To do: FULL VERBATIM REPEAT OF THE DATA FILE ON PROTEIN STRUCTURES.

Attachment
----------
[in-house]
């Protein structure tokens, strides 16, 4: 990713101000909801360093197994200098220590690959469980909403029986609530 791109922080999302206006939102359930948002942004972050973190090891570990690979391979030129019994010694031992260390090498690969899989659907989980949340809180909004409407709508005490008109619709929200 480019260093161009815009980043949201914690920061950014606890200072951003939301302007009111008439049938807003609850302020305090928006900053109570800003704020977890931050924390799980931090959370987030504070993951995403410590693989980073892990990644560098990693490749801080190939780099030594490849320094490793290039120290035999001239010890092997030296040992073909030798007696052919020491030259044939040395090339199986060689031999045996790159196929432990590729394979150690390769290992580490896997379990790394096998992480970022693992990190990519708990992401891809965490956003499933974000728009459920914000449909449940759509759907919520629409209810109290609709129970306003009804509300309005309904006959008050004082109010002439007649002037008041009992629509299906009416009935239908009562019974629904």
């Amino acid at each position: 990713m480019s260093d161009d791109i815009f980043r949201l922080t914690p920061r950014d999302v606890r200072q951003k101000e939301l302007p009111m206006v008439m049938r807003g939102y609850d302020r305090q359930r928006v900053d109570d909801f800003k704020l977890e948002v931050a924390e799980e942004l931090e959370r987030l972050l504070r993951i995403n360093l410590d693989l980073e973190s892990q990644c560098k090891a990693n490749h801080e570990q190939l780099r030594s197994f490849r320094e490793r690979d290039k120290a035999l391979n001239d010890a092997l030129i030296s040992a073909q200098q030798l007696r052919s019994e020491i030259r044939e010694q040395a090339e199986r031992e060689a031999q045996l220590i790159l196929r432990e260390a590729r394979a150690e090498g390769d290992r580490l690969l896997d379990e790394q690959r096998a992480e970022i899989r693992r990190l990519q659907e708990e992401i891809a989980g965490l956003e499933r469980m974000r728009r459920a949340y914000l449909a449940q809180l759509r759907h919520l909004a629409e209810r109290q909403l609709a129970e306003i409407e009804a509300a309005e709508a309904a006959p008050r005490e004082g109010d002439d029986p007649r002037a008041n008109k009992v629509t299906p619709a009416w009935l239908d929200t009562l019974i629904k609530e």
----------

[in-house]
């Protein structure tokens, strides 16, 4: 990713101000909801360093197994200098220590690959469980909403029986609530 791109922080999302206006939102359930948002942004972050973190090891570990690979391979030129019994010694031992260390090498690969899989659907989980949340809180909004409407709508005490008109619709929200 480019260093161009815009980043949201914690920061950014606890200072951003939301302007009111008439049938807003609850302020305090928006900053109570800003704020977890931050924390799980931090959370987030504070993951995403410590693989980073892990990644560098990693490749801080190939780099030594490849320094490793290039120290035999001239010890092997030296040992073909030798007696052919020491030259044939040395090339199986060689031999045996790159196929432990590729394979150690390769290992580490896997379990790394096998992480970022693992990190990519708990992401891809965490956003499933974000728009459920914000449909449940759509759907919520629409209810109290609709129970306003009804509300309005309904006959008050004082109010002439007649002037008041009992629509299906009416009935239908009562019974629904």
């Amino acid at each position: 990713m480019s260093d161009d791109i815009f980043r949201l922080t914690p920061r950014d999302v606890r200072q951003k101000e939301l302007p009111m206006v008439m049938r807003g939102y609850d302020r305090q359930r928006v900053d109570d909801f800003k704020l977890e948002v931050a924390e799980e942004l931090e959370r987030l972050l504070r993951i995403n360093l410590d693989l980073e973190s892990q990644c560098k090891a990693n490749h801080e570990q190939l780099r030594s197994f490849r320094e490793r690979d290039k120290a035999l391979n001239d010890a092997l030129i030296s040992a073909q200098q030798l007696r052919s019994e020491i030259r044939e010694q040395a090339e199986r031992e060689a031999q045996l220590i790159l196929r432990e260390a590729r394979a150690e090498g390769d290992r580490l690969l896997d379990e790394q690959r096998a992480e970022i899989r693992r990190l990519q659907e708990e992401i891809a989980g965490l956003e499933r469980m974000r728009r459920a949340y914000l449909a449940q809180l759509r759907h919520l909004a629409e209810r109290q909403l609709a129970e306003i409407e009804a509300a309005e709508a309904a006959p008050r005490e004082g109010d002439d029986p007649r002037a008041n008109k009992v629509t299906p619709a009416w009935l239908d929200t009562l019974i629904k609530e």